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A decade after it was first announced and the NBN rollout is almost complete, so there’s a very good chance that wherever you are in Australia, you’ll have access to the nation’s high-speed network.
While different areas will have access to different connection types, some of the trickiest choices you’ll need to make are deciding which internet service provider to go with, which speed tier you’ll need and how much data you’ll use.
Here, we’ll drill down on the best NBN plans currently on offer, whether it be the most affordable option, the highest speeds or the best overall value. Along with our handpicked plans, you’ll also find a live tracker featuring the best NBN plans as, and when, they’re put on offer.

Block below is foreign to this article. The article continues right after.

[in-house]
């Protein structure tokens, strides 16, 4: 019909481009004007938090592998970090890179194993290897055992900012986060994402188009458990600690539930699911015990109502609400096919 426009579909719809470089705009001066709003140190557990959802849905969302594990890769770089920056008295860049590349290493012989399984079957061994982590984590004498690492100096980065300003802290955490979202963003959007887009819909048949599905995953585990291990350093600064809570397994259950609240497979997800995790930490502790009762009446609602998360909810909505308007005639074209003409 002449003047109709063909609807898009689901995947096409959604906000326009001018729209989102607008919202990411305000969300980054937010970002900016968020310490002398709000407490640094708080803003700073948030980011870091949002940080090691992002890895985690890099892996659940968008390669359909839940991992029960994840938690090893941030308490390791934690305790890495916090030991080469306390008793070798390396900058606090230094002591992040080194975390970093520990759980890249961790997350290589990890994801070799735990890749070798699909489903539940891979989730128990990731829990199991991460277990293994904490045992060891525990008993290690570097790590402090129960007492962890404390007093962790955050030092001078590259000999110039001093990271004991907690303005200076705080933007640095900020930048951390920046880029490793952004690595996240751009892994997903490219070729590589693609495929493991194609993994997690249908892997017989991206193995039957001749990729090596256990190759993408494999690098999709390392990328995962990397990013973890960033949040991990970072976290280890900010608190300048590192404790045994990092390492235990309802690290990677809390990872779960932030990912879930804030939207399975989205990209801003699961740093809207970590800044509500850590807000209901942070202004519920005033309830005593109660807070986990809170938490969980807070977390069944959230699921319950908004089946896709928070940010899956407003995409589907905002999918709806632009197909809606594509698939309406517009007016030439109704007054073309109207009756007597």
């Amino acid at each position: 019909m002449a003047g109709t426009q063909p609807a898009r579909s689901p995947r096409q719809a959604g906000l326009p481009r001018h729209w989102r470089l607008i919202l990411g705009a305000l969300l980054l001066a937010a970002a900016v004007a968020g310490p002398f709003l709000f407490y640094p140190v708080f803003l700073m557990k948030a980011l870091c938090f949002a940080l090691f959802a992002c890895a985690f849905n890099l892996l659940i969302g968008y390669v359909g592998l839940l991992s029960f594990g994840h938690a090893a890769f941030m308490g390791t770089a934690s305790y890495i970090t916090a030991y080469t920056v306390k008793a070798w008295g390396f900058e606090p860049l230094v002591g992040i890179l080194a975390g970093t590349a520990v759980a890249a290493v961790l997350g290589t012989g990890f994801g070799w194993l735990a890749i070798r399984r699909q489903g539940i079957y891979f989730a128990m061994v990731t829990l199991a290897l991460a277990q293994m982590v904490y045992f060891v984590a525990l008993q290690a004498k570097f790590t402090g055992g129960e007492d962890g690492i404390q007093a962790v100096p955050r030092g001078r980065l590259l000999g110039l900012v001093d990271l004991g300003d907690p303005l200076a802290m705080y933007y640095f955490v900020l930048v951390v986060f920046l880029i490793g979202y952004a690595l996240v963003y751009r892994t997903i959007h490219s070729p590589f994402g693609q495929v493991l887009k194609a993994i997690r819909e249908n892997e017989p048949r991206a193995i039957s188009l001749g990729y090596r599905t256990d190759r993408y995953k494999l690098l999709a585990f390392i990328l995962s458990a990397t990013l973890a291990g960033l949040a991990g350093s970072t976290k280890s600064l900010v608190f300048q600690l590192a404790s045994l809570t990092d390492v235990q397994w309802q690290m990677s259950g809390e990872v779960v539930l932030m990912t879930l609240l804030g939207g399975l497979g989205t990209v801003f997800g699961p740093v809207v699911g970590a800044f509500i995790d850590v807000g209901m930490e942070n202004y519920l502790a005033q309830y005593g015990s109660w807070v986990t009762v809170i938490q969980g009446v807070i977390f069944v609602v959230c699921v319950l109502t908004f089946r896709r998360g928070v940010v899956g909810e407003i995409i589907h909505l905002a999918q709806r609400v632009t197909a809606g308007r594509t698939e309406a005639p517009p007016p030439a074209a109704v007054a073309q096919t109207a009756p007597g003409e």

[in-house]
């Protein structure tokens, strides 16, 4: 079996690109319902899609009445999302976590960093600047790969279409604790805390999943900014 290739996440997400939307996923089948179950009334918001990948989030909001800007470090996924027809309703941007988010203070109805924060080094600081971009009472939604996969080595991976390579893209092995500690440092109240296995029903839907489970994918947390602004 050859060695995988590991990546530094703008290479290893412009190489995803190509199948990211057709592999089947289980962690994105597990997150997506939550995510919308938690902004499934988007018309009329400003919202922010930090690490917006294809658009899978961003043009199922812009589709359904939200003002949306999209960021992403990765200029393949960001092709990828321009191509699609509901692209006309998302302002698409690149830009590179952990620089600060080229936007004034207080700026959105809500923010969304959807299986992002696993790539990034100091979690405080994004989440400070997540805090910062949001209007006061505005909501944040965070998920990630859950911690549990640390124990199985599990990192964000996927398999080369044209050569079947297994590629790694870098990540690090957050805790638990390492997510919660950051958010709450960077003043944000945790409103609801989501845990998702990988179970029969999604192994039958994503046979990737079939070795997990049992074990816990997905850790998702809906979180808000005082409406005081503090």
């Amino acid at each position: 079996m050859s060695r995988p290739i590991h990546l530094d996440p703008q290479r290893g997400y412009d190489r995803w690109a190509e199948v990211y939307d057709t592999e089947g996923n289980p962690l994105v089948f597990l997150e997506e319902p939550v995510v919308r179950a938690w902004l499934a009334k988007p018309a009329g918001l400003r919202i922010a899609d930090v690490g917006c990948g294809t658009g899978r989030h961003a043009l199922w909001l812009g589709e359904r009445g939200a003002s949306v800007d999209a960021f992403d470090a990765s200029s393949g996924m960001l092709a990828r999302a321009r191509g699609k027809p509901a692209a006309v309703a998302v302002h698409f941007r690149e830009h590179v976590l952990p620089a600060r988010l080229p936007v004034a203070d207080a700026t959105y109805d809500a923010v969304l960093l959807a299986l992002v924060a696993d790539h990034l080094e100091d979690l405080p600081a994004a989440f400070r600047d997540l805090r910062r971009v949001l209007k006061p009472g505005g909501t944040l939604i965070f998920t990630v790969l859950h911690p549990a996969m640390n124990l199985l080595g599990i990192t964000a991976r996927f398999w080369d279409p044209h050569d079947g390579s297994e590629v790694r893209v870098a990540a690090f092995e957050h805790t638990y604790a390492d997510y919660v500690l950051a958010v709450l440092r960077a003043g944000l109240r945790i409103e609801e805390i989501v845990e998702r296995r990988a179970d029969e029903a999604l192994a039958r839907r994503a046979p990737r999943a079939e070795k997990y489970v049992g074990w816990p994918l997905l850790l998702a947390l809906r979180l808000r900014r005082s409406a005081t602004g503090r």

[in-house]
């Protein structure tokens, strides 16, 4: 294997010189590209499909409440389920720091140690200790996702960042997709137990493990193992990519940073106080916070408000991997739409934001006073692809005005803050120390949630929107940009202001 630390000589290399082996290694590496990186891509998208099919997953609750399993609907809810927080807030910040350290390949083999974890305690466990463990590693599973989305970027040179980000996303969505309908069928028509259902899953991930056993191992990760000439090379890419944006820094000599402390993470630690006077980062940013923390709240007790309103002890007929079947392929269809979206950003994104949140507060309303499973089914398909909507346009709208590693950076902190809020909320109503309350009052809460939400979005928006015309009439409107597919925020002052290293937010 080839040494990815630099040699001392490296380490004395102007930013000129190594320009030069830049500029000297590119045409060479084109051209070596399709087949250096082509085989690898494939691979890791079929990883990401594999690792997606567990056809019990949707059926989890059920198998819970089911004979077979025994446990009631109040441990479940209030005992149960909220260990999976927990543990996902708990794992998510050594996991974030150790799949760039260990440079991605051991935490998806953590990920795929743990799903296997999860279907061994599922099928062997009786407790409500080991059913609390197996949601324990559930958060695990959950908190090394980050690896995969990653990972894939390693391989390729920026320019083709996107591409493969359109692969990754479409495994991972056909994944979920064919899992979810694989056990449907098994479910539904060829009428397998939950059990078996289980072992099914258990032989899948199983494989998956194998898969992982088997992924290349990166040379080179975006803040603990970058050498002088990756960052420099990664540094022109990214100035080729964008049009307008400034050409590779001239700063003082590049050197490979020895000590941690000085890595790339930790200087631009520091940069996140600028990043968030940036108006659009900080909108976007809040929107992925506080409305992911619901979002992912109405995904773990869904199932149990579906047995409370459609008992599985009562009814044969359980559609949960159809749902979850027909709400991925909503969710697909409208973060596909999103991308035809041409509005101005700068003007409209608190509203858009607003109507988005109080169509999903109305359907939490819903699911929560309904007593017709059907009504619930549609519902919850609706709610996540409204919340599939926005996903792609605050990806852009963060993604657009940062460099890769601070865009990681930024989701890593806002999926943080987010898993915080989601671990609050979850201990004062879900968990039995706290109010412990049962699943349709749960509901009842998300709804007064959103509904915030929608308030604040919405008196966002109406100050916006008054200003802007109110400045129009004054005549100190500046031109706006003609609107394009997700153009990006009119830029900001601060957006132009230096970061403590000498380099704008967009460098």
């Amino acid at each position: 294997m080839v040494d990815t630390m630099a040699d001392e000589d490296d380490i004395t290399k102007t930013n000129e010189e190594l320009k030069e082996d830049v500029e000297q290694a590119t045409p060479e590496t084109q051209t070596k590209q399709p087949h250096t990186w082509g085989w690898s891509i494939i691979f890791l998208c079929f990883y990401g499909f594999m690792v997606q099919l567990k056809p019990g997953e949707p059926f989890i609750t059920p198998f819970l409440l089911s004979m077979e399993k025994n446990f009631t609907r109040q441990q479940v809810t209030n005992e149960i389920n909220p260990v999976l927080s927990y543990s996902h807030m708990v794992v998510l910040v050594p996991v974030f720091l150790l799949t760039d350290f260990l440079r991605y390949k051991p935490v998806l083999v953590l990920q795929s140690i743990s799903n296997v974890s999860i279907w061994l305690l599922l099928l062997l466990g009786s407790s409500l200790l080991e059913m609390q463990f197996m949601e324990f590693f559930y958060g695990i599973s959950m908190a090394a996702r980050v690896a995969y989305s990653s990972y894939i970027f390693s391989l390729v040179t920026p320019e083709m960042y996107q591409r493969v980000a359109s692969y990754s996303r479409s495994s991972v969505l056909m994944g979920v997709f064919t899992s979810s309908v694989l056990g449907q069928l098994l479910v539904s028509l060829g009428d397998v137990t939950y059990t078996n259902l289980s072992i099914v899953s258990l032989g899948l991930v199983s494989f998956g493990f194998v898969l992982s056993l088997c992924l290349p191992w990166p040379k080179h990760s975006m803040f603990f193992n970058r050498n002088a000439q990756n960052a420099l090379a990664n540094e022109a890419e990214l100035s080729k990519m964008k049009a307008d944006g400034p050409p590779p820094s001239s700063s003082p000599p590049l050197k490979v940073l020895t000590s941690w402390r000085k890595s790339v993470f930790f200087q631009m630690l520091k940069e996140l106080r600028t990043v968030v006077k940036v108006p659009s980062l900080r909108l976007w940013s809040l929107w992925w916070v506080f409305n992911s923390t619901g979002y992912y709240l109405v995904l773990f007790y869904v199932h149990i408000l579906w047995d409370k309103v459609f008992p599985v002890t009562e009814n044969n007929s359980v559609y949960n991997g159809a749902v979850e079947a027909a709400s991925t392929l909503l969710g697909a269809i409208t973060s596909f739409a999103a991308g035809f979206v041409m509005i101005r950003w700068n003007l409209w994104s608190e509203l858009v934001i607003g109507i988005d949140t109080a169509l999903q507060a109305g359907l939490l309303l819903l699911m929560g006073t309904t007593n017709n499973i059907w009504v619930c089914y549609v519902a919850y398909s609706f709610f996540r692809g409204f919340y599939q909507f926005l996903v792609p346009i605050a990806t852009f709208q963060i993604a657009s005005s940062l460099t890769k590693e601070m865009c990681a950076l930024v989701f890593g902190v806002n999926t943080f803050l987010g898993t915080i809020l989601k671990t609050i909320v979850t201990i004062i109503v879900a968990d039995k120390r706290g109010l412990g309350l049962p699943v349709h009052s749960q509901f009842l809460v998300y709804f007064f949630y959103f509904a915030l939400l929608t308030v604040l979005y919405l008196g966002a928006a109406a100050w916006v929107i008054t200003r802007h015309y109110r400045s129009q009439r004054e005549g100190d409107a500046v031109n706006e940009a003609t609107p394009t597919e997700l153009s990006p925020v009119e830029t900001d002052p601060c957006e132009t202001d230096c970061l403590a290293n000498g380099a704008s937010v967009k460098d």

The price for NBN50 plans is steadily creeping up but this one from Tangerine is the best value right now. Starting at a little under AU$60 a month for the first half-year, you'll get unlimited data and no lock-in contract. You'll need your own modem though, or alternatively you can pay AU$119.90 upfront to get the same plan but with an included modem.
Total minimum cost is AU$59.90View Deal
Tangerine had long held our number one pick for best NBN100 plan, but itâs now been dethroned by this killer deal from Mate. For AU$79 a month, youâll get unlimited data and typical evening speeds of 83Mbps â excellent value for a premium plan. Thereâs no setup fee, and youâll have the option of using your own modem, or you can pick up a preconfigured one from Mate for AU$165.
Total minimum cost is AU$79View Deal
Before rushing to sign up to a high-speed NBN1000 plan, there are a couple of caveats you should be aware of. This tier is only available on two types of NBN connection – fibre-to-the-premises (FTTP) and hybrid fibre coaxial (HFC). And while all FTTP connections can sign up for 1000Mbps, that speed will only work with a select subset of HFC installations – estimated to be roughly 7% of the total.